‘I want you to know that I get what you do.’


Minister backs pharmacists practising to their full scope, despite GP opposition, but doesn’t commit on MBS access

There is a fundamental role going forward for pharmacists as part of a broader scope of practice, Health Minister Greg Hunt said at the PSA19 conference on Friday.

“We want to be able to see pharmacists practice to their full scope,” he said.

“I believe in that deeply, it makes absolute sense that if we have a group of highly trained medical and health professionals, that we should use the full range of those skills.

“I want you to know that I get what you do, and we’re going to back what you do.

“This really is a moment where pharmacy has the greatest potential to impact on national health outcomes of any time in the last century.”

PSA interim CEO Shane Jackson, Health Minister Greg Hunt and PSA National president Chris Freeman. Photo: AJP

In the face of ongoing GP opposition to pharmacists pursuing extended or full scope of practice, Minister Hunt said he doesn’t see it as a binary issue, with both GPs and pharmacists being underutilised.

“I think we can get much better outcomes for the community by better use of GPs, because I don’t think they’re being fully utilised, and better use of the pharmacists,” he said.

“The siloed approach is an older approach, what we want is a more integrated approach. I don’t see it as binary – it’s not a choice of one or the other.”

Minister Hunt didn’t state specific support for pharmacist access to Medicare Benefits Schedule (MBS) items, saying he is awaiting the recommendations of the MBS Review Taskforce and will “consider them very carefully” before any decision is made.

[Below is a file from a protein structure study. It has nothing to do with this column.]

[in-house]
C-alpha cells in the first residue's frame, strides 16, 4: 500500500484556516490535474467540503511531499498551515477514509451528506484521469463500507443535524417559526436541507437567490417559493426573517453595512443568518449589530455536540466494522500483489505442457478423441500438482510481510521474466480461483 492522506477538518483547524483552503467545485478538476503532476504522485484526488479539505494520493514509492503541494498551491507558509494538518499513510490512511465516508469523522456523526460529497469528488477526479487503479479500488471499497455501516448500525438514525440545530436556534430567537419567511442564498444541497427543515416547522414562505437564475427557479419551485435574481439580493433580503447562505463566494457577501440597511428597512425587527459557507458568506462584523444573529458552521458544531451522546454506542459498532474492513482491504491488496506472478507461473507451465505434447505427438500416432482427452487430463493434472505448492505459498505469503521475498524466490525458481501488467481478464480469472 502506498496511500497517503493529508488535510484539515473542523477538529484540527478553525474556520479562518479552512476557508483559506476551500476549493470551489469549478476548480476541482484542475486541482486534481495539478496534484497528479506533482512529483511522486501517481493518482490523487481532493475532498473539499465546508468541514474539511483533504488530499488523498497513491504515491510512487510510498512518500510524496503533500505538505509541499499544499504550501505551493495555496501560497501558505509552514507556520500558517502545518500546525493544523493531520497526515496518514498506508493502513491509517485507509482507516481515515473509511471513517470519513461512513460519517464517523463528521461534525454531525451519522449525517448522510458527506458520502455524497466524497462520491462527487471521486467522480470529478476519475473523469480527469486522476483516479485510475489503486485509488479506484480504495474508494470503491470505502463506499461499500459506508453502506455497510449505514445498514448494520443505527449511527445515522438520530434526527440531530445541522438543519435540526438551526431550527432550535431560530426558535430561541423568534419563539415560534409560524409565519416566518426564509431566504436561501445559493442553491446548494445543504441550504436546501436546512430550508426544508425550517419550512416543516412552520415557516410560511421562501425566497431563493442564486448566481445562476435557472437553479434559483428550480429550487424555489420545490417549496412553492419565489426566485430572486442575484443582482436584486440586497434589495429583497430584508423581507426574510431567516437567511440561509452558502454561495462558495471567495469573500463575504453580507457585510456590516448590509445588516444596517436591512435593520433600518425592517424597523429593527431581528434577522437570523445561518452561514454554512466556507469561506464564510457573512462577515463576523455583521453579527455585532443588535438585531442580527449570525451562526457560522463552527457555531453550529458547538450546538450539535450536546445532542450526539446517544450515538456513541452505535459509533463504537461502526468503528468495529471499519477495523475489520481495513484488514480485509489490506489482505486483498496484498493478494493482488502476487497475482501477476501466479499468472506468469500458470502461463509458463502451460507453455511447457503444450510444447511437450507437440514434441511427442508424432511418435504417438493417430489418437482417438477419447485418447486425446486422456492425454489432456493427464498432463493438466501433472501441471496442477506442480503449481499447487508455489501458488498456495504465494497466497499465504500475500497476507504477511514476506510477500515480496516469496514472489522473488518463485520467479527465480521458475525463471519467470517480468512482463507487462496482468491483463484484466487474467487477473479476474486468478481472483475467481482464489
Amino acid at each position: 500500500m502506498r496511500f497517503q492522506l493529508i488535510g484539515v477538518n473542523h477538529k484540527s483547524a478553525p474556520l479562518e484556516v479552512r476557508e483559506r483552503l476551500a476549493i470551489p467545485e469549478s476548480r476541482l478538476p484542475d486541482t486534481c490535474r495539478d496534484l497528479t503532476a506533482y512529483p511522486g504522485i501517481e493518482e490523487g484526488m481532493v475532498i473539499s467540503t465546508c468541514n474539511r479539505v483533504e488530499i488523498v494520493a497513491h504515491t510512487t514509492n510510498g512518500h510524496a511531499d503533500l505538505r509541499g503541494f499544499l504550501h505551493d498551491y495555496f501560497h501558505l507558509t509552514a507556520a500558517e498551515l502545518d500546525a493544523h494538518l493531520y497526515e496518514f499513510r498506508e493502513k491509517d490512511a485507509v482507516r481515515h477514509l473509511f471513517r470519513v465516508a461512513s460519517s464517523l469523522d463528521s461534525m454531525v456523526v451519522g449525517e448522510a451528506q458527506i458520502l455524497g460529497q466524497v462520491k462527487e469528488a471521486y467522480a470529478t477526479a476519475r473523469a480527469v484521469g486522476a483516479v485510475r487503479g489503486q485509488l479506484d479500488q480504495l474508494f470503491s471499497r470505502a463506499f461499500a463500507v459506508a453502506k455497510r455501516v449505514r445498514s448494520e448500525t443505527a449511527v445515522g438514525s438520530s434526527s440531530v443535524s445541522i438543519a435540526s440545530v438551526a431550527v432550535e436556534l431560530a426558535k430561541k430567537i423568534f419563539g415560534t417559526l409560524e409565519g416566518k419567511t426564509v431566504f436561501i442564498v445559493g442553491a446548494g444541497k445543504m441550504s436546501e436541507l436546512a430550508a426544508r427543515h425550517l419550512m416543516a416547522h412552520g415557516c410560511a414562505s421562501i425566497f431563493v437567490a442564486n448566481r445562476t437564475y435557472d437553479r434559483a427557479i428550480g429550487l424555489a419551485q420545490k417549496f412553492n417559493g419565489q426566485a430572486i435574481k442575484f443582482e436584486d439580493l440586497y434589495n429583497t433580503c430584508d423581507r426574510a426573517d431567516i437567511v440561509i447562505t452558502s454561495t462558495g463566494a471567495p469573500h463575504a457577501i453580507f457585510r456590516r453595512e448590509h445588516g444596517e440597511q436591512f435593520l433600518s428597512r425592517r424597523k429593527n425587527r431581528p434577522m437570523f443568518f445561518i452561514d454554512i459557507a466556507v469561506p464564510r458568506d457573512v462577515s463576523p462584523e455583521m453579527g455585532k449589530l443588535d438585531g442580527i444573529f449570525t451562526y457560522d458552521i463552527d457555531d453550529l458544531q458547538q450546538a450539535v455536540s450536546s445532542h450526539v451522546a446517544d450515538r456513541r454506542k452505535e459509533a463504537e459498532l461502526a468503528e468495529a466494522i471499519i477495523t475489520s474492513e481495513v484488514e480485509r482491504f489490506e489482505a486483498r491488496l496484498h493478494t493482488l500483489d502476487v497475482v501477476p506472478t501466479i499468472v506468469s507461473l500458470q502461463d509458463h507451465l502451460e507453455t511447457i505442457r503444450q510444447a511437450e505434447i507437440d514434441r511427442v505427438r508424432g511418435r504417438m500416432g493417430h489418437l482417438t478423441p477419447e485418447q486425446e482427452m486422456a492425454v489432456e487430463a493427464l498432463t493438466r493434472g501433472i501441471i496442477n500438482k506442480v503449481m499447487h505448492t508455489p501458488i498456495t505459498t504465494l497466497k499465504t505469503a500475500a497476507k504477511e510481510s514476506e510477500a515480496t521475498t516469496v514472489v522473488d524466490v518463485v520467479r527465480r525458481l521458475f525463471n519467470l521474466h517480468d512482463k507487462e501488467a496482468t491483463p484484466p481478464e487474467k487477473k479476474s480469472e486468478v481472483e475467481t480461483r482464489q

This review is expected to wind down and make recommendations to government by the end of the year, confirmed Penny Shakespeare, Deputy Secretary of the Health Financing Group, Department of Health.

“If we’re going to be making additional investments in Medicare, we have to ensure that it’s high value care that will produce the best outcomes,” she told conference delegates.

PSA national president Chris Freeman said the organisation is working with the Minister on the issue.

New sources of funding need to be established in addition to the community pharmacy agreement, such as the MBS as well as through Primary Health Networks, “to allow access to pharmacy practice regardless of the setting”, he added.

“We can’t continue to use one pot of funding as a panacea for primary care activity for pharmacists.”

In addition to reaffirming his support for the role of pharmacists, the Minister also announced that the government will be moving to make quality and safe use of medicines a National Health Priority Area, putting it on the agenda for a COAG meeting scheduled for November.

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